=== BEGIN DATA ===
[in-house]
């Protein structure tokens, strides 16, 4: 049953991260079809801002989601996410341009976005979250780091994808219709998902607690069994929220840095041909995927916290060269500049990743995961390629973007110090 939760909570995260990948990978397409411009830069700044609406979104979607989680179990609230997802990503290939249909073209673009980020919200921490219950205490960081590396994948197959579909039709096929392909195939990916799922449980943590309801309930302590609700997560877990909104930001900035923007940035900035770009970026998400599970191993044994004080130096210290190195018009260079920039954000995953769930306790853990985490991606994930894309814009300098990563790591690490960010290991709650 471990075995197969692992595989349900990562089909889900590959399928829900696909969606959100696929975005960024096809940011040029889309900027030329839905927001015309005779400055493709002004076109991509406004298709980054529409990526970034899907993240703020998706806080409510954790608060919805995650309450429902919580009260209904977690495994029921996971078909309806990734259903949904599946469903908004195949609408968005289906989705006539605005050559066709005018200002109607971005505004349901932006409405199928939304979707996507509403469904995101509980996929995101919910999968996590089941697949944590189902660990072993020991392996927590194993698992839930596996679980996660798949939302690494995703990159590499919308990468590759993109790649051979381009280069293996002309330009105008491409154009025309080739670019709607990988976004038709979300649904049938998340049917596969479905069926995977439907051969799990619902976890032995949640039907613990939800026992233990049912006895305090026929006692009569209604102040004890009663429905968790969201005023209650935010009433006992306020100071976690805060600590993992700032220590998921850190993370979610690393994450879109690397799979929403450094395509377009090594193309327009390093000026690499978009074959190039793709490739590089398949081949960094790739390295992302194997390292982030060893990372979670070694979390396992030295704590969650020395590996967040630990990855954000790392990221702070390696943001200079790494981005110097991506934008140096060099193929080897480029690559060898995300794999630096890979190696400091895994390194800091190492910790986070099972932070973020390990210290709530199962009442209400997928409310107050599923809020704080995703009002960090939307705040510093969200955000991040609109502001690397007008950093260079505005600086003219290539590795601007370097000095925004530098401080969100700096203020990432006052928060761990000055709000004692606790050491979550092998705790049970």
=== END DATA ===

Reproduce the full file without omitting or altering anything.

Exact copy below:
[in-house]
């Protein structure tokens, strides 16, 4: 049953991260079809801002989601996410341009976005979250780091994808219709998902607690069994929220840095041909995927916290060269500049990743995961390629973007110090 939760909570995260990948990978397409411009830069700044609406979104979607989680179990609230997802990503290939249909073209673009980020919200921490219950205490960081590396994948197959579909039709096929392909195939990916799922449980943590309801309930302590609700997560877990909104930001900035923007940035900035770009970026998400599970191993044994004080130096210290190195018009260079920039954000995953769930306790853990985490991606994930894309814009300098990563790591690490960010290991709650 471990075995197969692992595989349900990562089909889900590959399928829900696909969606959100696929975005960024096809940011040029889309900027030329839905927001015309005779400055493709002004076109991509406004298709980054529409990526970034899907993240703020998706806080409510954790608060919805995650309450429902919580009260209904977690495994029921996971078909309806990734259903949904599946469903908004195949609408968005289906989705006539605005050559066709005018200002109607971005505004349901932006409405199928939304979707996507509403469904995101509980996929995101919910999968996590089941697949944590189902660990072993020991392996927590194993698992839930596996679980996660798949939302690494995703990159590499919308990468590759993109790649051979381009280069293996002309330009105008491409154009025309080739670019709607990988976004038709979300649904049938998340049917596969479905069926995977439907051969799990619902976890032995949640039907613990939800026992233990049912006895305090026929006692009569209604102040004890009663429905968790969201005023209650935010009433006992306020100071976690805060600590993992700032220590998921850190993370979610690393994450879109690397799979929403450094395509377009090594193309327009390093000026690499978009074959190039793709490739590089398949081949960094790739390295992302194997390292982030060893990372979670070694979390396992030295704590969650020395590996967040630990990855954000790392990221702070390696943001200079790494981005110097991506934008140096060099193929080897480029690559060898995300794999630096890979190696400091895994390194800091190492910790986070099972932070973020390990210290709530199962009442209400997928409310107050599923809020704080995703009002960090939307705040510093969200955000991040609109502001690397007008950093260079505005600086003219290539590795601007370097000095925004530098401080969100700096203020990432006052928060761990000055709000004692606790050491979550092998705790049970």